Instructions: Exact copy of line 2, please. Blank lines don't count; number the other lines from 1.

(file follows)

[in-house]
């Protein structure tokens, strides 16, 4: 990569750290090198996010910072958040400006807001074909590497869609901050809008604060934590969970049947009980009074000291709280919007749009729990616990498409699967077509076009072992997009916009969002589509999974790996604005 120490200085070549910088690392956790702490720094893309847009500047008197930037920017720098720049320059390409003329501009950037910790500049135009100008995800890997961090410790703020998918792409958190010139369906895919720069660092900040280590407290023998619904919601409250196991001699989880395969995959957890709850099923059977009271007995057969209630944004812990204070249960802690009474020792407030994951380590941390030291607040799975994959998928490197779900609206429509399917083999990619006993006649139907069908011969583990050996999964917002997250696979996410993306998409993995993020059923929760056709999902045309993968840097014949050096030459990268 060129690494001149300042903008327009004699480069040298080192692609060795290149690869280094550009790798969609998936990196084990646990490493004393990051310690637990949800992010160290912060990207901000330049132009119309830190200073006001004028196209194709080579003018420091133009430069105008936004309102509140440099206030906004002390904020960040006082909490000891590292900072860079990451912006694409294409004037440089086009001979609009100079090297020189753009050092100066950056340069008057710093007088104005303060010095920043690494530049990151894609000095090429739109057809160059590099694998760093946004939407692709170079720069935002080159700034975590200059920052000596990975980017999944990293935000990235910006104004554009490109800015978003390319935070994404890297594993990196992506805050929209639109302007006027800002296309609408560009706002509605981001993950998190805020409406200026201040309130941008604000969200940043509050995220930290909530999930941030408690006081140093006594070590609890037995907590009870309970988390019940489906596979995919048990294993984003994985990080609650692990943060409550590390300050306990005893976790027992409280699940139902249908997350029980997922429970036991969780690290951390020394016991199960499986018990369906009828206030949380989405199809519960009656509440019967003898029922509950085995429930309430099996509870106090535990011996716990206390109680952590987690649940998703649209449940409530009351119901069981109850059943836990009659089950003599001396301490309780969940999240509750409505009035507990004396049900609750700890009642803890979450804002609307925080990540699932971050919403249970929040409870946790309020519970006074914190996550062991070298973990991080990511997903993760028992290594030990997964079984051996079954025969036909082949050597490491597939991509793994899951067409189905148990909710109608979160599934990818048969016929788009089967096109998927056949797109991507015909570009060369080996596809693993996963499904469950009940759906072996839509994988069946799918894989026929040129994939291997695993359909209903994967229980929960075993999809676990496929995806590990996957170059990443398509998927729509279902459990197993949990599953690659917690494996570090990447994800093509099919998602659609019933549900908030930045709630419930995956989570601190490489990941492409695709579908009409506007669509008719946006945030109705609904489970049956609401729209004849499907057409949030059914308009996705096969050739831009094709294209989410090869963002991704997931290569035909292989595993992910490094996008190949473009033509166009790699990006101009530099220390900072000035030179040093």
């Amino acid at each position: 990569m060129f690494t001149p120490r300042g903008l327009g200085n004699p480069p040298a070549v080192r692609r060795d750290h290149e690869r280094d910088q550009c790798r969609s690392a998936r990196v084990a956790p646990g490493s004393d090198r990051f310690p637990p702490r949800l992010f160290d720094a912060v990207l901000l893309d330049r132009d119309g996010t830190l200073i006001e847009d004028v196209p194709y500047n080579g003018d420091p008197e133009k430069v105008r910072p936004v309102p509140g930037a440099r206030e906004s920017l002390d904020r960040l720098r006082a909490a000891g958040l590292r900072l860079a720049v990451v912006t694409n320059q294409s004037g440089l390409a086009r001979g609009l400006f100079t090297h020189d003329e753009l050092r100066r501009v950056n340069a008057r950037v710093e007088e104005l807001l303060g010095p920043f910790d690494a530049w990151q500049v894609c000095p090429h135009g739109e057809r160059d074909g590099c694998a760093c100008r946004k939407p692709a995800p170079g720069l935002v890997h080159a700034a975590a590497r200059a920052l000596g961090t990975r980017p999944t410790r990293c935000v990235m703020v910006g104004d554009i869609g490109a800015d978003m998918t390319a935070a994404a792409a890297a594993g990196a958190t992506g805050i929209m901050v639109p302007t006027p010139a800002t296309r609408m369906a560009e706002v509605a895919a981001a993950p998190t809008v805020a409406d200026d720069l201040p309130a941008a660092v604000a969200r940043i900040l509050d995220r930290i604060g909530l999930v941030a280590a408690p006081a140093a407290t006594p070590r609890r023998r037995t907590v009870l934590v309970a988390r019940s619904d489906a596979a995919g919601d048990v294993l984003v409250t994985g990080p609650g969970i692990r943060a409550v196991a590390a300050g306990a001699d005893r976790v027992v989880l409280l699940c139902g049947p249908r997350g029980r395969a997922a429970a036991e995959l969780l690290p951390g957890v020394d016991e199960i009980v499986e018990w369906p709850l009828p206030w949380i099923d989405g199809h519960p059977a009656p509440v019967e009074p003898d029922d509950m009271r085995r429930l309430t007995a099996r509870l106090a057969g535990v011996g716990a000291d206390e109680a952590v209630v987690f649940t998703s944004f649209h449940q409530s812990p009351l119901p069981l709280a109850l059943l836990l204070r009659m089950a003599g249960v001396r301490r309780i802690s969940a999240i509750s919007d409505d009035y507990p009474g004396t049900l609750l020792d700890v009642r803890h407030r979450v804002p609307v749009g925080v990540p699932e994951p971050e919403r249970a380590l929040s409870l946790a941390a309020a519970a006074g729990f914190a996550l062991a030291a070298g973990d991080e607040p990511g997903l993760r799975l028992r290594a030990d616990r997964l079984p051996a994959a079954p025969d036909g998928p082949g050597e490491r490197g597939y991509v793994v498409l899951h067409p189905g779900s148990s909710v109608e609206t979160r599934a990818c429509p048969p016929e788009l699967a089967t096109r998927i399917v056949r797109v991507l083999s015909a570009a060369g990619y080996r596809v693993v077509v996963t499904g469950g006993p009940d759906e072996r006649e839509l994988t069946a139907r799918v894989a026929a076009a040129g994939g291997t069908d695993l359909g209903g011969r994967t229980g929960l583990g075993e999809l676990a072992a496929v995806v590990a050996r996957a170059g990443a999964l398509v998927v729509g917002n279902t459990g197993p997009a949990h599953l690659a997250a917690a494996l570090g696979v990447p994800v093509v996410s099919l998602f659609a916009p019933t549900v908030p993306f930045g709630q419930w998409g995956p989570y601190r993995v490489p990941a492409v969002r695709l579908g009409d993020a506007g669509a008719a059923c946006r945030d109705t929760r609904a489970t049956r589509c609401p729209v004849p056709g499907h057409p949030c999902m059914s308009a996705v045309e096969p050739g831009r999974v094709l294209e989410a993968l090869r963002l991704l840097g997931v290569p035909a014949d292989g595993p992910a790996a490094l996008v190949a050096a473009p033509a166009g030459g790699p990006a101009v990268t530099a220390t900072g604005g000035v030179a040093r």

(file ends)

């Protein structure tokens, strides 16, 4: 990569750290090198996010910072958040400006807001074909590497869609901050809008604060934590969970049947009980009074000291709280919007749009729990616990498409699967077509076009072992997009916009969002589509999974790996604005 120490200085070549910088690392956790702490720094893309847009500047008197930037920017720098720049320059390409003329501009950037910790500049135009100008995800890997961090410790703020998918792409958190010139369906895919720069660092900040280590407290023998619904919601409250196991001699989880395969995959957890709850099923059977009271007995057969209630944004812990204070249960802690009474020792407030994951380590941390030291607040799975994959998928490197779900609206429509399917083999990619006993006649139907069908011969583990050996999964917002997250696979996410993306998409993995993020059923929760056709999902045309993968840097014949050096030459990268 060129690494001149300042903008327009004699480069040298080192692609060795290149690869280094550009790798969609998936990196084990646990490493004393990051310690637990949800992010160290912060990207901000330049132009119309830190200073006001004028196209194709080579003018420091133009430069105008936004309102509140440099206030906004002390904020960040006082909490000891590292900072860079990451912006694409294409004037440089086009001979609009100079090297020189753009050092100066950056340069008057710093007088104005303060010095920043690494530049990151894609000095090429739109057809160059590099694998760093946004939407692709170079720069935002080159700034975590200059920052000596990975980017999944990293935000990235910006104004554009490109800015978003390319935070994404890297594993990196992506805050929209639109302007006027800002296309609408560009706002509605981001993950998190805020409406200026201040309130941008604000969200940043509050995220930290909530999930941030408690006081140093006594070590609890037995907590009870309970988390019940489906596979995919048990294993984003994985990080609650692990943060409550590390300050306990005893976790027992409280699940139902249908997350029980997922429970036991969780690290951390020394016991199960499986018990369906009828206030949380989405199809519960009656509440019967003898029922509950085995429930309430099996509870106090535990011996716990206390109680952590987690649940998703649209449940409530009351119901069981109850059943836990009659089950003599001396301490309780969940999240509750409505009035507990004396049900609750700890009642803890979450804002609307925080990540699932971050919403249970929040409870946790309020519970006074914190996550062991070298973990991080990511997903993760028992290594030990997964079984051996079954025969036909082949050597490491597939991509793994899951067409189905148990909710109608979160599934990818048969016929788009089967096109998927056949797109991507015909570009060369080996596809693993996963499904469950009940759906072996839509994988069946799918894989026929040129994939291997695993359909209903994967229980929960075993999809676990496929995806590990996957170059990443398509998927729509279902459990197993949990599953690659917690494996570090990447994800093509099919998602659609019933549900908030930045709630419930995956989570601190490489990941492409695709579908009409506007669509008719946006945030109705609904489970049956609401729209004849499907057409949030059914308009996705096969050739831009094709294209989410090869963002991704997931290569035909292989595993992910490094996008190949473009033509166009790699990006101009530099220390900072000035030179040093």